“We really need to look after the 24-34 year old vines,” stresses Morgenthal. “They are our future.”
When it comes to
Kruger agrees and adds: “We want to start a culture of ‘planting to grow old’ so that growers are encouraged to plant clean, virus-free vines to help us make better wines in the future.”
That is where the commercial benefits of the Old Vine Project really come into their own. By working with virus-free vines it can be assured that its wine industry is protected for the long term. “We now have some of the cleanest vines anywhere in the world,” she adds.
South Africa, she concedes, is also a hard country to do business in. Not just because of its climate, but its politics and social issues. Taking the steps now to create a wine industry, that employs and helps to look after so many people in its communities, is surely a positive step for all.
“My biggest goal in all this is to find ways that will help keep farmers and their workers on their land,” she says. “If we can increase the yields in these old vine areas to make it more economic then that’s the goal.”
Old vine wines can also command higher prices and help create a profitable wine cycle for all those involved in it. VinPro, the South African wine research body, claims 37% of growers are currently operating at a loss, 2% are breaking even, 47% have a low profit of between R1,000 and R27,000 and 14% are profitable and therefore making more than R27,000. Other local economic studies say a wine farm needs to be making 40,000 to 60,000 rand a hectare to be sustainable, which means making wine that can sell at a minimum 300 rand a bottle.
“We need to include everyone in the Old Vine Project,” adds Kruger. “It is not about making rock star winemakers more famous. We are now getting the co-operatives involved too. So that why can make high volume old vine wine that sell at a higher price.”
“That’s very exciting,” stresses Morgenthal. “The co-operatives are both opening up more old vines and making old vine wines themselves.”
As well as finding the old vines and marrying them off to interested winemakers and growers, Kruger and Morgenthal are also able to share their advice on how best to get the most out of the vines.
“We suggest, for example, using old wood, not chips, and minimum intervention in both the vineyard and the cellar, and to be very careful with pruning. It’s like working with older people. You have to treat each vine individually or you risk risk killing it,” he explains. “So we are looking to train vineyard workers on how to work with these old vines.”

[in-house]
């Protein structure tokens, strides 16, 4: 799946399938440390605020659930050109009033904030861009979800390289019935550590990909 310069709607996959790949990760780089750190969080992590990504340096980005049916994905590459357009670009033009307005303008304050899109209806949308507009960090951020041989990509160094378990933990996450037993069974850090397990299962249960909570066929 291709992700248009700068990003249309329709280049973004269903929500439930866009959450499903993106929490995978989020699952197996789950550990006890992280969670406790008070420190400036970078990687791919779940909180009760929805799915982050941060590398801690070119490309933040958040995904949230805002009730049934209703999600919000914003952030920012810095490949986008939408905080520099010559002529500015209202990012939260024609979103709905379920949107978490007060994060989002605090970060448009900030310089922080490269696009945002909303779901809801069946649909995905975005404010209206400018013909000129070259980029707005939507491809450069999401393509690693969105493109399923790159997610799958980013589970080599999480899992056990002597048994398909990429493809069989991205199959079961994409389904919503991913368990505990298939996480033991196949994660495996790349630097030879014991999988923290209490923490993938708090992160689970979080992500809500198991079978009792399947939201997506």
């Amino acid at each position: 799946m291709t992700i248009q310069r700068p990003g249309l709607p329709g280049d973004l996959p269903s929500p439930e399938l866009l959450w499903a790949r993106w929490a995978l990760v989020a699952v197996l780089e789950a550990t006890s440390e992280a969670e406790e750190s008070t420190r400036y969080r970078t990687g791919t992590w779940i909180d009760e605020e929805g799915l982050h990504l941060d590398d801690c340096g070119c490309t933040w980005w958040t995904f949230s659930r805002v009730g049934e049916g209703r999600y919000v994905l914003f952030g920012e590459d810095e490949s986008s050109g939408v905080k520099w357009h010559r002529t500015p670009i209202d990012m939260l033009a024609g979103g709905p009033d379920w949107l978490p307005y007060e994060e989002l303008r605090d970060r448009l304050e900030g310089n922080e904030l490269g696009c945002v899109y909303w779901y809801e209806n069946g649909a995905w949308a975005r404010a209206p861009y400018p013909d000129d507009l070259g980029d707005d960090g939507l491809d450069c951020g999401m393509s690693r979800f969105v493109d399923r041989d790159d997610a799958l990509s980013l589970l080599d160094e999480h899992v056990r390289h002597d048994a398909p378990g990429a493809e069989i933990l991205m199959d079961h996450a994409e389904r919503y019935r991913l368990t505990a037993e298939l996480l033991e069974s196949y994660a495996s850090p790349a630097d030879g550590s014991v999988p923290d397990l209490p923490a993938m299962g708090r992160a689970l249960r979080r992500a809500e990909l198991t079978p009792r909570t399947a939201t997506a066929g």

All of which clearly needs money and fundraising is as much of a challenge as it is finding the old vines for Kruger and Morgenthal. The 40 producers and wineries working with old vines all pay a membership fee to do so and the project receives money from supporters in the wider trade, but clearly a more focused approach is needed for the long term. It certainly can’t rely on the personal dedication of Kruger and Morgenthal.
It was good, therefore, to see the project given one of the keynote panels at this September’s Cape Wine trade exhibition and the chance to hear first hand from Kruger and other key viticulturists about its work and potential.
“Old vines can become a new category for South Africa,” stresses Kruger. “But the Old Vines Project must make money for it to work.”
The Cape Wine session heard how it now has enough funding to be able to offer growers some three times more for their grapes than they would get if they were selling out to citrus. But that is still only enough to make 8,000 bottles.
A new old vines certification seal, managed by Sawis, that can go on bottle was launched earlier in the year to help raise the profile of the project, but Morgenthal admits it is a small step in what is going to be a long term challenge to build momentum even more. But it means every bottle of old vine wine can be traced and monitored back to individual vines.
Kruger is also hopeful the work and research being done around the world into old vines will only help what is happening already in South Africa. “We don’t know enough yet,” she concedes.